9 05 2015

On My WayIn Emmanuelle Bercot’s road trip drama “On My Way,” the viewer gets treated to not just one but two separate automotive journeys with Catherine Deneuve’s aging beauty queen Bettie.  Each has its own narrative arc with separate, compartmentalized motivations.  Bercot, working from a script she co-wrote with Jérôme Tonnerre, pivots from the first to the second so suddenly that it takes a while to realize the film has entered a new phase.

The two sections of “On My Way” feel so tenuously connected that Bercot and Tonnerre might as well have Scotch taped them together.  The first section, a short film where Bettie walks out on her responsibilities and duties to find cigarettes (but really a deeper meaning to her life), makes for the kind of pondering philosophical piece rarely thrown to actresses of Deneuve’s age.  Though, to be fair, those kinds of movies scarcely get made anyways.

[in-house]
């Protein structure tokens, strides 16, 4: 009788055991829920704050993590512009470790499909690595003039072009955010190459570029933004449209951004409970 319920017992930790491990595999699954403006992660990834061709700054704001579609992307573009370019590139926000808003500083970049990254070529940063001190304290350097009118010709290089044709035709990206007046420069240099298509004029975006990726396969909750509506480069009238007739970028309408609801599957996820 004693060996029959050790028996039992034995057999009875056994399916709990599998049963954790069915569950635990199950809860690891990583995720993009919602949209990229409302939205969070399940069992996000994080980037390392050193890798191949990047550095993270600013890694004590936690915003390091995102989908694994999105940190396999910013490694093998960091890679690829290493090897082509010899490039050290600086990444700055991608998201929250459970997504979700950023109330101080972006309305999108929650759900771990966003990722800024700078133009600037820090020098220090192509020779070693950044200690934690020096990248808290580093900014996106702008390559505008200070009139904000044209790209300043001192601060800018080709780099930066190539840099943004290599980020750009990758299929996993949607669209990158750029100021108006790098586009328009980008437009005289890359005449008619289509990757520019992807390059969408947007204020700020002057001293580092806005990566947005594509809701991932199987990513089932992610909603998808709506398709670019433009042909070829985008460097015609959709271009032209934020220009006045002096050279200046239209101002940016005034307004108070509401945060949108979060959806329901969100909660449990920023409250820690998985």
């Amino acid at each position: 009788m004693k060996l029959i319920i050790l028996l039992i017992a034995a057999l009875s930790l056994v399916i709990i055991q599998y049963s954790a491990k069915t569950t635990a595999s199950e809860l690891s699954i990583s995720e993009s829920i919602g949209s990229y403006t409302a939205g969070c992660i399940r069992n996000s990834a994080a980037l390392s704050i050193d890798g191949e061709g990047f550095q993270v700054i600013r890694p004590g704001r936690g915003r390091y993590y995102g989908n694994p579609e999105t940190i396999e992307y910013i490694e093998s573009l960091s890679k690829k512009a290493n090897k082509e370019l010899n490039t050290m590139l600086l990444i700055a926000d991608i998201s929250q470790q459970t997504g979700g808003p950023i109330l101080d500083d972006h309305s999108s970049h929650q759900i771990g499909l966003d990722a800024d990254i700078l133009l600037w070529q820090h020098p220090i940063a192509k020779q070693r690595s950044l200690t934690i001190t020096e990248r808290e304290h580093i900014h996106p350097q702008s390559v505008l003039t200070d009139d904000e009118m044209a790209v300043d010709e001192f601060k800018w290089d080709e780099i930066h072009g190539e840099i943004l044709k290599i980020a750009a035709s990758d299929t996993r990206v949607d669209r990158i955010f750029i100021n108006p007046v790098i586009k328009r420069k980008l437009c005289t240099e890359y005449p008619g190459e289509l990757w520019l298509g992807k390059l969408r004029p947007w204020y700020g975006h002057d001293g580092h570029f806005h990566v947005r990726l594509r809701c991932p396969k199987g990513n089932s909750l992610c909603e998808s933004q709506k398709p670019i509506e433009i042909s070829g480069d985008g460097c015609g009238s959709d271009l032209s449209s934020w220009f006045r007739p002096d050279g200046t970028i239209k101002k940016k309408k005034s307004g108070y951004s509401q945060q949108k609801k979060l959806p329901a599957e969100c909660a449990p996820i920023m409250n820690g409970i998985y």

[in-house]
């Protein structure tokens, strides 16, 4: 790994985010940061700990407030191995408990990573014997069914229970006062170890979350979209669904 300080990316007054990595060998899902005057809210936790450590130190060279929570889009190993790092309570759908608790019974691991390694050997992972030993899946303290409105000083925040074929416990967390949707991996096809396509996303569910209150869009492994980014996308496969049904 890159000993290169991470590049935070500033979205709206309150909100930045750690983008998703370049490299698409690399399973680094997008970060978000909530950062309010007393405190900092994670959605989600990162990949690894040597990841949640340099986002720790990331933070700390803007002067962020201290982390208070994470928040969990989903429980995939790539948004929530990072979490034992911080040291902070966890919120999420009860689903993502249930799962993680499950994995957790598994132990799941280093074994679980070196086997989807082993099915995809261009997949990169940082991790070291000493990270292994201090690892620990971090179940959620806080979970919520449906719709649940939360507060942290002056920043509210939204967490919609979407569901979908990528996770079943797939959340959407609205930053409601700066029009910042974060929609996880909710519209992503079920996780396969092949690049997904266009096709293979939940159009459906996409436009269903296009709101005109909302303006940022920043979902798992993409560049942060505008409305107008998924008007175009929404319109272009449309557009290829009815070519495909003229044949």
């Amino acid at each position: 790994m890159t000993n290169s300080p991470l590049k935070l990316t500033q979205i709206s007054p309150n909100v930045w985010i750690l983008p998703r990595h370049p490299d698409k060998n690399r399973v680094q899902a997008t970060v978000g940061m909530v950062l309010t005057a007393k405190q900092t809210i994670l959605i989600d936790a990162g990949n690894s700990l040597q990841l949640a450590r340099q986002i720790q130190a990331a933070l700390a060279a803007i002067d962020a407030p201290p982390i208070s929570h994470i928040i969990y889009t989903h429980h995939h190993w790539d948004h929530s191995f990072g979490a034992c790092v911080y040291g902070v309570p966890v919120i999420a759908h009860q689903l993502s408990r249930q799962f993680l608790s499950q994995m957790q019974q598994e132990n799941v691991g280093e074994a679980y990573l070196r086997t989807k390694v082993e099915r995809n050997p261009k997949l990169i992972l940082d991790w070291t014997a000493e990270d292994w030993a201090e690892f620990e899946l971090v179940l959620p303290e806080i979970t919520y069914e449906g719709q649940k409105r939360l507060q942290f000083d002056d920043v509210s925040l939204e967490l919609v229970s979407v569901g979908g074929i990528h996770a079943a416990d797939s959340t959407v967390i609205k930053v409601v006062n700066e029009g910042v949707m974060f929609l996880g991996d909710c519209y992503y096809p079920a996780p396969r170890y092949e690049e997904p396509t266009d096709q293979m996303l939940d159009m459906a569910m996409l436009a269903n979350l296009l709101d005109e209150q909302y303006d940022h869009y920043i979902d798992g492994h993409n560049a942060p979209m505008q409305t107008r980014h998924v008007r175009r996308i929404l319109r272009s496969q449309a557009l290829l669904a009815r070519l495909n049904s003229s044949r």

Then, the bulk of “On My Way” follows Bettie extending her road trip to transport her grandson, born to an estranged daughter, to visit the paternal grandfather.  In this section, which could stand alone as its own curt narrative, Bercot hits all the expected beats of the family drama with little to no surprises up her sleeve.  Nothing ever falls flat, yet the film inspires ambivalence since nothing soars.

“On My Way” essentially provides two movies for the price of one, though the ticket is hardly worth buying unless it’s cheap.  The film’s first thirty minutes of introspection might have been half-decent had they not been followed up by over an hour of a rather standard issue story.  C+2stars



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